Anne Barnard / New York Times – 2013-10-17 01:38:14
Syrian Civilians Bore Brunt
Of Rebels’ Fury, Report Says
Anne Barnard / New York Times
LATAKIA, Syria (October 11, 2013) — Before dawn on August 4, Raed Shakouhi, an olive and walnut farmer in a government-held hilltop village near the Syrian coast, just across a valley from rebel territory, was woken by gunshots and cries of “God is great.”
Mr. Shakouhi, 42, hid among nearby trees with his wife and four young children. The next day, he emerged to find his uncle shot dead, his family’s possessions stolen or destroyed, and the streets littered with bloodstains and the carcasses of farm animals, he recalled last month in an interview in the state-run shelter where he now lives. Many of his neighbors here in Latakia and in the surrounding villages, mostly members of Syria’s minority Alawite sect, fared even worse.
In a coordinated attack, numerous rebel groups fought off a small garrison of government troops and swept into the villages, killing 190 people, according to a Human Rights Watch report to be released on Friday. At least 67 of the dead appeared to have been shot or stabbed while unarmed or fleeing, including 48 women and 11 children, the report said. More than 200 civilians are still being held hostage.
“This is the first time that we have documented opposition forces actually systematically targeting civilians,” said Lama Fakih, the group’s deputy director in Beirut, Lebanon, who last month visited five of the villages, which the government had recaptured by Aug. 19. She also reviewed medical records and interviewed 19 witnesses as well as doctors, military officials and opposition members for the 113-page report. […]
The disclosures in the latest report cast further doubt on the effectiveness of Western efforts to isolate foreign fighters and other extremists within the rebellion and foster a command-and-control structure for the fractured opposition forces. And they seem bound to bolster the government’s strategy of convincing Syrians and world leaders that the alternative to its rule is chaos and extremism.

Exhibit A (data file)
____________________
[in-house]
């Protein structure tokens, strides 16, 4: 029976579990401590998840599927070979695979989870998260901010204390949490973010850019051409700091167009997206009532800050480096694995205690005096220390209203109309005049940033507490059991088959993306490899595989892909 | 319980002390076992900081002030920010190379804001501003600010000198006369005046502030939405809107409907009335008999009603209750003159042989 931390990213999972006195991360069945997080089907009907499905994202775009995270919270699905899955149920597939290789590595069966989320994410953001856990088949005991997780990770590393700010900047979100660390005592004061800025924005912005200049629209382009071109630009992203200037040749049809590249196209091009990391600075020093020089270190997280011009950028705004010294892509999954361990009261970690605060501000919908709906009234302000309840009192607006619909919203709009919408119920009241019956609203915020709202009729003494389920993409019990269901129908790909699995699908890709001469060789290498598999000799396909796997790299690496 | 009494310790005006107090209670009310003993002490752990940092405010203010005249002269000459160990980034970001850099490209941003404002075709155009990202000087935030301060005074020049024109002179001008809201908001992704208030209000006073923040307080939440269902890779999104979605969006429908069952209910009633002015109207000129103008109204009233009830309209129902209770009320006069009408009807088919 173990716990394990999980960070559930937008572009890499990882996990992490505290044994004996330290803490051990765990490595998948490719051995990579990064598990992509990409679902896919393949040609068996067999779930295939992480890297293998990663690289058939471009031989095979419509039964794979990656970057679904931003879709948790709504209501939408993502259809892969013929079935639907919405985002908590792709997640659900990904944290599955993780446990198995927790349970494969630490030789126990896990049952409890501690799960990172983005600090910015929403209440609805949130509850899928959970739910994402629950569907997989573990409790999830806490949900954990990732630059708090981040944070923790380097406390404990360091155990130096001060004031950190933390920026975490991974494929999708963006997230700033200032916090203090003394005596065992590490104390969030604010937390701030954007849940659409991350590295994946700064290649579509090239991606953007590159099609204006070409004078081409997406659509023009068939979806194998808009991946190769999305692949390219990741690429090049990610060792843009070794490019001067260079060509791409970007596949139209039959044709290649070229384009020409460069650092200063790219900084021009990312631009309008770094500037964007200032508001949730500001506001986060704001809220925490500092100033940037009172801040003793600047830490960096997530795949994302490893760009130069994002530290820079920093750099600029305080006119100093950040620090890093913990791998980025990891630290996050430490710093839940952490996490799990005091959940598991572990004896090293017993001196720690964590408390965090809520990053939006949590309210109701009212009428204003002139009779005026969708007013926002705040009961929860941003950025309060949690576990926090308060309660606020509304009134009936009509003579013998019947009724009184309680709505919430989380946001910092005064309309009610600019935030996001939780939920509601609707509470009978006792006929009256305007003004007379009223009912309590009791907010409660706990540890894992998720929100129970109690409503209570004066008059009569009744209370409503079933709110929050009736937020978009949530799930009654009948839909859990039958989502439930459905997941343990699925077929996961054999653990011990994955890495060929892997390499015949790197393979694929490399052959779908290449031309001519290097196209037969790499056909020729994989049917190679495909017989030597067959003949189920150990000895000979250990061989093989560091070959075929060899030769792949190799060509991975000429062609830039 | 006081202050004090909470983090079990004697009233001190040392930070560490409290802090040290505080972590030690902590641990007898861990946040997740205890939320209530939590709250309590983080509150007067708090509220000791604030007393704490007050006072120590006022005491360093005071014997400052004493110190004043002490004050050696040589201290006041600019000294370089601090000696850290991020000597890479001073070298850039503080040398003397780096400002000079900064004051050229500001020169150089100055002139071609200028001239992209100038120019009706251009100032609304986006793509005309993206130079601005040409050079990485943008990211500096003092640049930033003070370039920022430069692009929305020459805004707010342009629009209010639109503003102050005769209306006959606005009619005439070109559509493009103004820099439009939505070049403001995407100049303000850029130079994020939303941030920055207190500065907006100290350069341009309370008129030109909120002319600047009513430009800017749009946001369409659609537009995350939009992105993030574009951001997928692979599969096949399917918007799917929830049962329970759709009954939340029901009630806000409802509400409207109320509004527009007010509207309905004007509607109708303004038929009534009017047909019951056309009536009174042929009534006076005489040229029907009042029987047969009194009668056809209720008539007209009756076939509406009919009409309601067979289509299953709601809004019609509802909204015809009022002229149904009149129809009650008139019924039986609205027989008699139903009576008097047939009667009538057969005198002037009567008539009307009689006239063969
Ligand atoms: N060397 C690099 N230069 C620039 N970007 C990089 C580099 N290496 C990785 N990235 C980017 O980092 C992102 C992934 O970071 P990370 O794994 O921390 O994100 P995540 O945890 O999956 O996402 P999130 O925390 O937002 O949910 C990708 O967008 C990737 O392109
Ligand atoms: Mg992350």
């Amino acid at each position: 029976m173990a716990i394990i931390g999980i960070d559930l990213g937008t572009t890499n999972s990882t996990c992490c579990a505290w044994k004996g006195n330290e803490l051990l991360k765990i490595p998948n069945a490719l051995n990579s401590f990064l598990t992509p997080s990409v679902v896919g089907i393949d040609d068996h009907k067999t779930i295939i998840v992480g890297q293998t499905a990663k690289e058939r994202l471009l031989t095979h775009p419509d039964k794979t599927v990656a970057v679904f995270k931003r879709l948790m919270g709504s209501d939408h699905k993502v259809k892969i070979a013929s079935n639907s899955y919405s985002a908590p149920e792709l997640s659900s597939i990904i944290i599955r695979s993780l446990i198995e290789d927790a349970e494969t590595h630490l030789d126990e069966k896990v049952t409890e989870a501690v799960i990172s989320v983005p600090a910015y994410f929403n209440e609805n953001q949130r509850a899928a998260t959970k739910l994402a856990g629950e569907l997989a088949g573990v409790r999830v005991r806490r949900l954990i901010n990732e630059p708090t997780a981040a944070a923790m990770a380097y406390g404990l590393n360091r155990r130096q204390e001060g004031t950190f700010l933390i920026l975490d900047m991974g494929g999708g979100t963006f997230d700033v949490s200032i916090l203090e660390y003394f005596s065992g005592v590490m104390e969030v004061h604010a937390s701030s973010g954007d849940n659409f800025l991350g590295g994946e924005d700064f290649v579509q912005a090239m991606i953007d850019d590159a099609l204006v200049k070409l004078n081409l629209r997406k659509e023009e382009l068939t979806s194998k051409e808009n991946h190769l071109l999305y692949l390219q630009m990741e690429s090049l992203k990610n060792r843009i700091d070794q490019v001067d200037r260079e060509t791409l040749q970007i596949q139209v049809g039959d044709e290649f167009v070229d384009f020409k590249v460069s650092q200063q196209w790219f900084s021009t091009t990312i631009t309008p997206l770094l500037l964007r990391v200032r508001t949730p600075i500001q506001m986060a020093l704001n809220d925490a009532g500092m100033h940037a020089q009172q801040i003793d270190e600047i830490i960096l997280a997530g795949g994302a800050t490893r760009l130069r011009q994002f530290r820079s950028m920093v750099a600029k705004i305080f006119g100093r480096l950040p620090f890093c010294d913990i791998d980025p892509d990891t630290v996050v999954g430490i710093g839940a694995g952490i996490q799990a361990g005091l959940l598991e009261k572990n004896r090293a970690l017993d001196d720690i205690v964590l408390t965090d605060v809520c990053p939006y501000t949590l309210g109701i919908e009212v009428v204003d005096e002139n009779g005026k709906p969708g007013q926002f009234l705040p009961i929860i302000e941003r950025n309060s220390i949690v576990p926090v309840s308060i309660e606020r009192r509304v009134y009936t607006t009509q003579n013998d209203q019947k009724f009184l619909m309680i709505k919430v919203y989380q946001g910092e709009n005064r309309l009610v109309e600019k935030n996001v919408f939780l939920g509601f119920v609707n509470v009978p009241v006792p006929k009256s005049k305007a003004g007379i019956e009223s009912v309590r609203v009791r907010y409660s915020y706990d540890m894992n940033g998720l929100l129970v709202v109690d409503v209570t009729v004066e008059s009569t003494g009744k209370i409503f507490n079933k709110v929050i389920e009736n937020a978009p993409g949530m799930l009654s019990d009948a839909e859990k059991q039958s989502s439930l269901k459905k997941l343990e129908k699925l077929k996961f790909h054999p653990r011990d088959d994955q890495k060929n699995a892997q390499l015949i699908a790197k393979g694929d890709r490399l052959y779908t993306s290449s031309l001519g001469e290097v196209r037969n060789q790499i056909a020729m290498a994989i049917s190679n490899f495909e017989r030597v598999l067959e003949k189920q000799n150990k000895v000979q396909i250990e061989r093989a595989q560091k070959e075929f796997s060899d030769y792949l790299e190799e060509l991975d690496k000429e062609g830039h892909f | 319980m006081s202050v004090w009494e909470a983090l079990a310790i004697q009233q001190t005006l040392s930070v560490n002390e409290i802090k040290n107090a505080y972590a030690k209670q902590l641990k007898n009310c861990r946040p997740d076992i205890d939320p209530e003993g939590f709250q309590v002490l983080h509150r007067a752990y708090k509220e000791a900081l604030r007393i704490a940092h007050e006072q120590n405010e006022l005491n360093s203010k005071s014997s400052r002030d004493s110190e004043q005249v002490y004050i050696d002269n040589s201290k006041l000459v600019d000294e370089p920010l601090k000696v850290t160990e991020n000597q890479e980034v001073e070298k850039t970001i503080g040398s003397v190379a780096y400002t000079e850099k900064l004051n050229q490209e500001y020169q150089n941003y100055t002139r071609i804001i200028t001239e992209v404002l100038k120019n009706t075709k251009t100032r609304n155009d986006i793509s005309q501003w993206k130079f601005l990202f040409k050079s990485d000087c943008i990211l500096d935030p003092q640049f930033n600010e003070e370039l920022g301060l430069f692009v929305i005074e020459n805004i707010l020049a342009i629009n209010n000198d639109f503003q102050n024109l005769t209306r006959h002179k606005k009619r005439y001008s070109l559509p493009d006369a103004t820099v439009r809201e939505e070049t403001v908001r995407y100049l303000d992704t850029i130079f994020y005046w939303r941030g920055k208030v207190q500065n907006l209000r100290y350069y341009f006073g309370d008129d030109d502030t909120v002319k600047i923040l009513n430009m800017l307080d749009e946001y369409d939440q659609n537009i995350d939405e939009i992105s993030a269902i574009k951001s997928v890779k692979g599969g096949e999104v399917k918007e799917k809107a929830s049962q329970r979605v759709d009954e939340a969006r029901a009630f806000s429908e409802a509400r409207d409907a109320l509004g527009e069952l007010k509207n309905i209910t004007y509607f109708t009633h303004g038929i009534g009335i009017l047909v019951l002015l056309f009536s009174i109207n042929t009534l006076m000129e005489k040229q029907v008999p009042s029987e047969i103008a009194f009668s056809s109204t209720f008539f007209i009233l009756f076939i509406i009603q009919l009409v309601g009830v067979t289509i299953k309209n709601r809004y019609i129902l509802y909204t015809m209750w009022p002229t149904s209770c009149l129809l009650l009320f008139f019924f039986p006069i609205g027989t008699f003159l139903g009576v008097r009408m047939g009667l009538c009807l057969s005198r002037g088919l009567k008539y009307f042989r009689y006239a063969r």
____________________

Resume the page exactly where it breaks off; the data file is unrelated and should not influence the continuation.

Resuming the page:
The groups accused of leading the Latakia operation and committing the bulk of the atrocities include the extremist, foreign-led Islamic State of Iraq and Syria — which is also engaged in armed conflict with rival rebel groups — along with the Nusra Front, Ahrar al-Sham and two other Islamist groups that include foreign fighters.
None of those cited as primary participants appear to be under the control of the Western-backed Supreme Military Council, which has struggled to show it can retake the initiative on the ground from extremists. But at least 20 groups took part in the fighting, the report says, including some affiliated with the Free Syrian Army, the loose-knit collection of mainly Syrian rebel forces the council is trying to organize.
And in a video filmed nearby during the operation, Gen. Salim Idris, who leads the military council, is seen insisting that his forces played a leading role, in statements responding to criticism from Islamist groups that his fighters were hanging back.
The report said it was unclear whether forces linked to General Idris took part in the initial Aug. 4 attack, when forensic evidence suggests most of the civilians were killed. But it also said that anyone continuing to coordinate with such groups could be complicit in war crimes.
The Human Rights Watch report accuses the five leading fighting groups of crimes against humanity; names several private donors in Kuwait and other Persian Gulf countries as financiers of the operation; blames Turkey for allowing the fighters to use its territory; and calls for an arms embargo against the five groups, adding to its previous calls for such an embargo against the Syrian government.
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